From Price to Status: How Much do Croats Value Good Croatian Wine?

Lauren Simmonds

Updated on:

Copyright Romulic and Stojcic
The vineyards of Peljesac, Dalmatia
The vineyards of Peljesac, Dalmatia

As Novac/Jozo Vrdoljak writes, women prefer red wines, sparkling wines and rosé wines significantly more than men. This was shown by a study of sociodemographic and individual characteristics of Croatian wine producers and consumers, first conducted in Croatia. The research was conducted by doctors of science, economist Djuro Horvat, psychologist Katarina Sokic and agronomist Robert Brkic.

Although a total of more than half of Croatia’s consumers prefer white wines, a third opt for red, while rosé and sparkling wines are preferred by two to five percent of consumers, it is different for women: it is interesting that 67 percent of men and 40 percent of women prefer white, and 42 percent of women and 26 percent of men red wines. Women are more frequent consumers of rosé and sparkling wines, while an equal number choose predicate wines – 3.5 percent of men and 3.6 percent of women.

“It’s likely that women have a different choice because of the fuller, stronger and sweeter, often fruity taste that these wines have. White wines are perceived as sour and harsher, which, of course, often doesn’t correspond to the truth, but such a perception is common,” explains Katarina Sokic.

More educated and wealthier consumers

Within the project entitled “The influence of motivation, preferences and emotions of producers on success in wine production, branding and marketing”, whose holder is the Effectus study of finance and law – University of Zagreb, a study of sociodemographic and individual-emotional and motivational characteristics of good Croatian wine producers and consumers was undertaken. The study of wine consumers included 570 participants: 318 men and 252 women.

The frequency of consumption shows that most participants consume wine several times a week, and a fifth of them doing so on a daily basis. In terms of frequency of consumption, there are significant gender differences among everyday consumers: 29 percent men and only eight percent women.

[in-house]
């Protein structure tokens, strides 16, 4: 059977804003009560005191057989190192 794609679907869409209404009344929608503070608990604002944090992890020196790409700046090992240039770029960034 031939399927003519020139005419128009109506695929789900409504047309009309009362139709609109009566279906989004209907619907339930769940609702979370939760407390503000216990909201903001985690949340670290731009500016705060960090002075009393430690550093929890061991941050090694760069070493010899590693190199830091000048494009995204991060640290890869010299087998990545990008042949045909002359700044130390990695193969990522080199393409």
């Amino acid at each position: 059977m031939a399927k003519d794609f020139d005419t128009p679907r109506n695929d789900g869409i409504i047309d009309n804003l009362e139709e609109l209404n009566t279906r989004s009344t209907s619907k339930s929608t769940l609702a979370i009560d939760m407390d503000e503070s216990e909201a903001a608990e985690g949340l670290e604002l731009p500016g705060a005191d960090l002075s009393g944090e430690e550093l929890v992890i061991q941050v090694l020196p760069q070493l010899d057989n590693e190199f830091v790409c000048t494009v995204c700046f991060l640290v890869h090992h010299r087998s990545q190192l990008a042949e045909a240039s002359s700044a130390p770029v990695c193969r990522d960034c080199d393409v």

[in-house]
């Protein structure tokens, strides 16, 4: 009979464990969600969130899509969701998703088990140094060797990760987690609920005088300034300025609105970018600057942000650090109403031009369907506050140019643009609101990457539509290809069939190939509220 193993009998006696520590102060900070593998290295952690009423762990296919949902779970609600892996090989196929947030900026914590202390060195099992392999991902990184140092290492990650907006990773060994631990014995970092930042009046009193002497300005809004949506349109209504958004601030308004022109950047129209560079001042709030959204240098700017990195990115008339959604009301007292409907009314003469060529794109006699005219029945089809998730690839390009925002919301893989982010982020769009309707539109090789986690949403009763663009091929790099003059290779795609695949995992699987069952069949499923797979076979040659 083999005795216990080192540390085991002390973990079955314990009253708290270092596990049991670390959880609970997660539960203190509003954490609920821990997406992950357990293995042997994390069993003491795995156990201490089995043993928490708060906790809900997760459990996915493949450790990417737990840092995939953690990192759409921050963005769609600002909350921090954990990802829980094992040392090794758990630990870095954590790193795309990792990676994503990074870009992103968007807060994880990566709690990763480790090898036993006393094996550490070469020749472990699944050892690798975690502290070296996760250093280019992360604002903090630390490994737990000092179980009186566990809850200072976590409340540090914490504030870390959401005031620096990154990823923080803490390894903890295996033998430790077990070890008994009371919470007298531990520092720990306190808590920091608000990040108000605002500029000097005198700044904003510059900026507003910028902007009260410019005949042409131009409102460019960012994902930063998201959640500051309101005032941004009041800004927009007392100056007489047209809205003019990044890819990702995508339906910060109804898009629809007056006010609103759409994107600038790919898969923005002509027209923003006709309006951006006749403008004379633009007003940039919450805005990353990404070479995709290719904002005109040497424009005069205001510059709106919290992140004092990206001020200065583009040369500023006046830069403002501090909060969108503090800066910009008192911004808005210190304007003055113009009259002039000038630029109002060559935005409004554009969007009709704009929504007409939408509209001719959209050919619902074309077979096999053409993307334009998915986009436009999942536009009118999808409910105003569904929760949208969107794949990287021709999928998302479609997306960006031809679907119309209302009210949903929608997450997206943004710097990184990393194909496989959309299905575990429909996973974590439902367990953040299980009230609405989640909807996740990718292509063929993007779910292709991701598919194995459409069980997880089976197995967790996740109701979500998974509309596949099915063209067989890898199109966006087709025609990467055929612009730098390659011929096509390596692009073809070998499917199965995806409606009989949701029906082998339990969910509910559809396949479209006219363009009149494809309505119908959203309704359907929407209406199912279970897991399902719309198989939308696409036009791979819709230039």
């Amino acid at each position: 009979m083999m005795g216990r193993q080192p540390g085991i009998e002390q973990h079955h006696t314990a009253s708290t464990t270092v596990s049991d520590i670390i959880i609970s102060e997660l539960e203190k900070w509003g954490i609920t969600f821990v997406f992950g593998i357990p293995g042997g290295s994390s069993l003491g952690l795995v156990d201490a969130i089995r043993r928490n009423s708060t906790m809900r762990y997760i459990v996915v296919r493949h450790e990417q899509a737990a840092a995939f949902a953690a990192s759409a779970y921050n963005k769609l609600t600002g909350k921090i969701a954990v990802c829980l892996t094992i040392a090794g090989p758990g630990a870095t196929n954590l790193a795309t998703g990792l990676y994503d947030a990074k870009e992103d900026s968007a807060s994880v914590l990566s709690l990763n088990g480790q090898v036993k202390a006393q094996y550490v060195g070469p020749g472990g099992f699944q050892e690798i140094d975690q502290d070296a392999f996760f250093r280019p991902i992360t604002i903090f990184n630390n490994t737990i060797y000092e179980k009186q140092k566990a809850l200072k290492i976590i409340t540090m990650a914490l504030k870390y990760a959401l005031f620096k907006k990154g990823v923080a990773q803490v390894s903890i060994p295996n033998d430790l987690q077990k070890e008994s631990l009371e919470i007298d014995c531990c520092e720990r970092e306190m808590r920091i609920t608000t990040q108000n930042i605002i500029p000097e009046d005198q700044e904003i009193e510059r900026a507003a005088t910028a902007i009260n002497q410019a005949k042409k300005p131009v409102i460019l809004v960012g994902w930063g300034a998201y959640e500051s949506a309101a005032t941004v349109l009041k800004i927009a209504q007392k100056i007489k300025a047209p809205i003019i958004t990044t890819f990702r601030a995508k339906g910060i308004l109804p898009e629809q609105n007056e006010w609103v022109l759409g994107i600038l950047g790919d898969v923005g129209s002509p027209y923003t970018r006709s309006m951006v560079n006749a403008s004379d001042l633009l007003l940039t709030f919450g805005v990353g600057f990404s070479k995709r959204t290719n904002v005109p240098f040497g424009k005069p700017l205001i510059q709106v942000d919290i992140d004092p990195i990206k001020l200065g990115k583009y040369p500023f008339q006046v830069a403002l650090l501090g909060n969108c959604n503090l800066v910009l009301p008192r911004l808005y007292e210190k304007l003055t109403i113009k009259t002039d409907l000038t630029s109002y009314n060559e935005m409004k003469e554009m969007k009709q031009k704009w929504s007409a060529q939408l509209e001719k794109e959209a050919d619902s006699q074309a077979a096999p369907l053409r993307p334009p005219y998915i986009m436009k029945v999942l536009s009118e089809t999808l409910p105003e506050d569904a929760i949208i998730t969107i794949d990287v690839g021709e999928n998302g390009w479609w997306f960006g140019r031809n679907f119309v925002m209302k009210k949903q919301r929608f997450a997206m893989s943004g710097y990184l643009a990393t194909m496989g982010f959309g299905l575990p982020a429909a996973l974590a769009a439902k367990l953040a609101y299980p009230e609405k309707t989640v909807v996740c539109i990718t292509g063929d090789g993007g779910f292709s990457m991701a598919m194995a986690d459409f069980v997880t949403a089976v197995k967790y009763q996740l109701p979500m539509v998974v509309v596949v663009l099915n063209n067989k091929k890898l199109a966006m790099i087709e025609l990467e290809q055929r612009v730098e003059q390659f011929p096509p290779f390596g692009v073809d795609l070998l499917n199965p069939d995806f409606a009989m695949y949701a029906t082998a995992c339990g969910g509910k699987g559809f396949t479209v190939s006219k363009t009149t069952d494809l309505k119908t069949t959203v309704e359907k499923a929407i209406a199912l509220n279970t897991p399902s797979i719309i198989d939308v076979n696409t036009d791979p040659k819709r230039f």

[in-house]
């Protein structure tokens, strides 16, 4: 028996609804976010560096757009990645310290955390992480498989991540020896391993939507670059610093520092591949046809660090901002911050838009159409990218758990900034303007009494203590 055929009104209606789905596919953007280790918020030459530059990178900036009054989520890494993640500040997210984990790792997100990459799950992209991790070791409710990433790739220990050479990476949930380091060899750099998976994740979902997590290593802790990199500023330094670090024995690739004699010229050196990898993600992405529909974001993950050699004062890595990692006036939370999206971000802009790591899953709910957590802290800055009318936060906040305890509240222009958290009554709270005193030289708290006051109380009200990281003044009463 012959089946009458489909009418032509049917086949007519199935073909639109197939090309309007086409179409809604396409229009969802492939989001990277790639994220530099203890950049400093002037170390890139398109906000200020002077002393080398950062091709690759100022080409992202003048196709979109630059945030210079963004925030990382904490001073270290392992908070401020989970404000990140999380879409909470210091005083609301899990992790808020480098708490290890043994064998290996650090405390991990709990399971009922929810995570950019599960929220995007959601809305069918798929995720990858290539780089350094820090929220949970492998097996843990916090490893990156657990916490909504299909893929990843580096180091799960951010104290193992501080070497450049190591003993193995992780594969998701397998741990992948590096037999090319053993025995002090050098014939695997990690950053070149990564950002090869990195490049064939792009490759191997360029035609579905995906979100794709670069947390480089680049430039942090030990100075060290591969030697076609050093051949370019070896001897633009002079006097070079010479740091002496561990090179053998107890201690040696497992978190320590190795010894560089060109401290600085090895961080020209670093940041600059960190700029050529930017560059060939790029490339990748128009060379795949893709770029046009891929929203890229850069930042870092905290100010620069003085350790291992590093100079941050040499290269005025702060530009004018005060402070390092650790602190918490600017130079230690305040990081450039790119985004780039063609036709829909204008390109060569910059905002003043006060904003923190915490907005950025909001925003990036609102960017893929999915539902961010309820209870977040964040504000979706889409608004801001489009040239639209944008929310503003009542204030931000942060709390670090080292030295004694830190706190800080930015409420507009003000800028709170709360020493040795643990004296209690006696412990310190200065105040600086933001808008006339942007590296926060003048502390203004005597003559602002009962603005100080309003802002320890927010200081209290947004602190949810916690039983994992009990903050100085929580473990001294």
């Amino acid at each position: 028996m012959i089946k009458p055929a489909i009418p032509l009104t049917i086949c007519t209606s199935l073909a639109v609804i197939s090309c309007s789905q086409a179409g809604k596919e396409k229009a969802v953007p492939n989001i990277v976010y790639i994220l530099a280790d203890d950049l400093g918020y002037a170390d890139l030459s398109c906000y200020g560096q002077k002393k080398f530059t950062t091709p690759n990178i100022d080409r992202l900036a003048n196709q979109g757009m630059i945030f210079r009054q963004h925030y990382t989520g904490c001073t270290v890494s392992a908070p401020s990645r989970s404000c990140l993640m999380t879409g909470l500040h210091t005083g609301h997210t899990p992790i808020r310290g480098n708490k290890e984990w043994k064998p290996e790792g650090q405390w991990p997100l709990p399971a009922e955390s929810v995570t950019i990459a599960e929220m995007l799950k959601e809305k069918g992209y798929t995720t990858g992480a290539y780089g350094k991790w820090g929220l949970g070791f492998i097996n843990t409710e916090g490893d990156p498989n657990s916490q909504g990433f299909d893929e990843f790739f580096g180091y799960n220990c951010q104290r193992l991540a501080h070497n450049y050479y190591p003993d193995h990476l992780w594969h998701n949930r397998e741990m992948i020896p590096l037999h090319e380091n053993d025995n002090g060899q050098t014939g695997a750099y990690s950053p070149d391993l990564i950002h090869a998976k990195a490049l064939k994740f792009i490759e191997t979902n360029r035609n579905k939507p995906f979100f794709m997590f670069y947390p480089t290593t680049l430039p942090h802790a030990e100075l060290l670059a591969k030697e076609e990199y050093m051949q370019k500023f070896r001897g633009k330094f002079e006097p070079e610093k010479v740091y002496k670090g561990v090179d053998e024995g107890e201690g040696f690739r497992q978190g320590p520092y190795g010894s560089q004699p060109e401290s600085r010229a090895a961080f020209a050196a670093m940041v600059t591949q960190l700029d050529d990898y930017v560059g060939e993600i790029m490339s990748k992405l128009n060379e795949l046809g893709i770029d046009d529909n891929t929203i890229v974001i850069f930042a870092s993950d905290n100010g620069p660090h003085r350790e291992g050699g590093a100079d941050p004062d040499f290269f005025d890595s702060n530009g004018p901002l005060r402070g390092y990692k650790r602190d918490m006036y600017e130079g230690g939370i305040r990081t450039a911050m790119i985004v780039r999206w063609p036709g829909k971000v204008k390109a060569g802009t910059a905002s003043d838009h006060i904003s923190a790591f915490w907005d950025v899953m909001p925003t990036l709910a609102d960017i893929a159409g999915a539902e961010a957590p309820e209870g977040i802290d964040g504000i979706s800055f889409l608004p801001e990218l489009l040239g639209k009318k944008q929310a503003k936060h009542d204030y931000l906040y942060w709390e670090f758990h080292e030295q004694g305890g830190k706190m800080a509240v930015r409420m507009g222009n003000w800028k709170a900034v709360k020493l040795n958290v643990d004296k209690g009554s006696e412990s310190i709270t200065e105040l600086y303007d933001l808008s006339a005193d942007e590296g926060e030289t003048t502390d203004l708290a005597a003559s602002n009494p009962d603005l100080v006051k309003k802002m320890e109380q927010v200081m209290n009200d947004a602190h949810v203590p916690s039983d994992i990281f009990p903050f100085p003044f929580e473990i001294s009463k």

Sokic notes that in addition to the demographic, socioeconomic and psychological characteristics of wine consumers, it is very important to establish contextual factors of consumption, because in this way the offer can be adjusted to consumer needs, “especially because wine consumption is far more emotional than it is rational. According to our results, 62 percent of respondents cannot imagine festive moments without drinking wine. Almost as many think that wine improves mood and reduces tension. It is obvious that consumers associate wine with emotions, both positive and negative ones. For example, a third of them believe that in a state of sadness and disappointment it is best to drink a glass of wine. Finally, wine is sung about in many sad, love songs,” points out Katarina Sokic.

The research showed that more than half of wine consumers are highly educated. Wine consumers, as many as 70 percent of them, mostly rate their financial situation as mediocre, and as many as 24 percent perceive it as being somewhere above average.

Consumers and their preferences

There is a significant positive association between belonging to a particular wine region by birth and preference for a particular wine region. Consumers, 33 percent of them, are most inclined to the good Croatian wines of Slavonia and the Croatian Danube region, while for 40 percent of the participants the geographical origin of the wine isn’t important. The preference of Slavonian wines is also noticeable among those consumers who belong to other wine regions by birth. It is interesting that only those consumers – 74 percent of them – who by birth belong to the region of Slavonia and the Danube region prefer good Croatian wines from this region, while the percentage of consumers who prefer wines from other Croatian wine regions to which they belong by birth is much lower.

“The price is extremely important for making business decisions of strategic and tactical importance for good Croatian wine producers. Having a balanced price-quality ratio is a key factor in choosing wine for 34 percent of respondents, so we can conclude that price is very important in today’s market economy and for consumers. Significantly, 60 percent of the respondents don’t regret spending money on good Croatian wine, which means that the price of wine must be consistent with its basic features and characteristics, strongly correspond to its quality, design, packaging and faithfully reflect the productivity of wine producers through the cost, and the end result is consumer satisfaction,” Horvat points out.

Socio-demographic factors explain the importance of the percentage of variance in the emotional experience of drinking wine and attitudes towards good Croatian wine, namely 13 percent relates to experiences and 17 percent relates to attitudes.

General sociodemographic factors such as age and gender are significant predictors of the emotional wine drinking experience that links wine consumption to comfort and relaxation. Age, place of birth, status in terms of assets and preferences towards certain wine regions are also significant predictors of attitudes towards good Croatian wine.

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